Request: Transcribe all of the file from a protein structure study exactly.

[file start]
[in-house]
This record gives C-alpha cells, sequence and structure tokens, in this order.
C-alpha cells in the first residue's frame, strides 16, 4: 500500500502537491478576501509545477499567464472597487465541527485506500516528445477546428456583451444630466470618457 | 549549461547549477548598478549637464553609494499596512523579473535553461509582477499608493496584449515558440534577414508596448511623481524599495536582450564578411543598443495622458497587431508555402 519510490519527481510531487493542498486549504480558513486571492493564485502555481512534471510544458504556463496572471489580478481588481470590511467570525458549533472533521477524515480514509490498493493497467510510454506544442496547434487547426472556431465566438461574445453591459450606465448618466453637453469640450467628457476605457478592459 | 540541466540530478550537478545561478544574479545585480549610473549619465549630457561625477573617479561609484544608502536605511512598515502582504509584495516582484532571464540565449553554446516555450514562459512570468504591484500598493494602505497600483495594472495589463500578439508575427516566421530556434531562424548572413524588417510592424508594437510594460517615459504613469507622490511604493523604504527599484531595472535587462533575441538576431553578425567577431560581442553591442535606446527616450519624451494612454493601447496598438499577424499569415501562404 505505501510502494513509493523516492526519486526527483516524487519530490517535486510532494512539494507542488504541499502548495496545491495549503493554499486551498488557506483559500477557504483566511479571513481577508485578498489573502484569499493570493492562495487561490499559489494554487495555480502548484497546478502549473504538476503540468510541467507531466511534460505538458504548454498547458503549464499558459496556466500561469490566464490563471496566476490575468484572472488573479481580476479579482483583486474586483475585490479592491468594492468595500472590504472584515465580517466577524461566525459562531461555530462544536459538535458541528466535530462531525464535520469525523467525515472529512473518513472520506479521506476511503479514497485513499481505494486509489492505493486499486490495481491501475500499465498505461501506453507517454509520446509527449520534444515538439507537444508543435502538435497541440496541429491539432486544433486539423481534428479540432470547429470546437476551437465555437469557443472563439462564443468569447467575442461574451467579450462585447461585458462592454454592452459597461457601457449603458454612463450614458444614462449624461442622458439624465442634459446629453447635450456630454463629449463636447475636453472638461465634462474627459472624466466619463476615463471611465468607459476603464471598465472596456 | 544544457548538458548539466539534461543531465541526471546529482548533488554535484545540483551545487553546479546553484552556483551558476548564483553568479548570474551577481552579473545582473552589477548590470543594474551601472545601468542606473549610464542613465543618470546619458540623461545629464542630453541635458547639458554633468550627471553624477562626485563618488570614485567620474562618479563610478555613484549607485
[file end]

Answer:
[in-house]
This record gives C-alpha cells, sequence and structure tokens, in this order.
C-alpha cells in the first residue's frame, strides 16, 4: 500500500502537491478576501509545477499567464472597487465541527485506500516528445477546428456583451444630466470618457 | 549549461547549477548598478549637464553609494499596512523579473535553461509582477499608493496584449515558440534577414508596448511623481524599495536582450564578411543598443495622458497587431508555402 519510490519527481510531487493542498486549504480558513486571492493564485502555481512534471510544458504556463496572471489580478481588481470590511467570525458549533472533521477524515480514509490498493493497467510510454506544442496547434487547426472556431465566438461574445453591459450606465448618466453637453469640450467628457476605457478592459 | 540541466540530478550537478545561478544574479545585480549610473549619465549630457561625477573617479561609484544608502536605511512598515502582504509584495516582484532571464540565449553554446516555450514562459512570468504591484500598493494602505497600483495594472495589463500578439508575427516566421530556434531562424548572413524588417510592424508594437510594460517615459504613469507622490511604493523604504527599484531595472535587462533575441538576431553578425567577431560581442553591442535606446527616450519624451494612454493601447496598438499577424499569415501562404 505505501510502494513509493523516492526519486526527483516524487519530490517535486510532494512539494507542488504541499502548495496545491495549503493554499486551498488557506483559500477557504483566511479571513481577508485578498489573502484569499493570493492562495487561490499559489494554487495555480502548484497546478502549473504538476503540468510541467507531466511534460505538458504548454498547458503549464499558459496556466500561469490566464490563471496566476490575468484572472488573479481580476479579482483583486474586483475585490479592491468594492468595500472590504472584515465580517466577524461566525459562531461555530462544536459538535458541528466535530462531525464535520469525523467525515472529512473518513472520506479521506476511503479514497485513499481505494486509489492505493486499486490495481491501475500499465498505461501506453507517454509520446509527449520534444515538439507537444508543435502538435497541440496541429491539432486544433486539423481534428479540432470547429470546437476551437465555437469557443472563439462564443468569447467575442461574451467579450462585447461585458462592454454592452459597461457601457449603458454612463450614458444614462449624461442622458439624465442634459446629453447635450456630454463629449463636447475636453472638461465634462474627459472624466466619463476615463471611465468607459476603464471598465472596456 | 544544457548538458548539466539534461543531465541526471546529482548533488554535484545540483551545487553546479546553484552556483551558476548564483553568479548570474551577481552579473545582473552589477548590470543594474551601472545601468542606473549610464542613465543618470546619458540623461545629464542630453541635458547639458554633468550627471553624477562626485563618488570614485567620474562618479563610478555613484549607485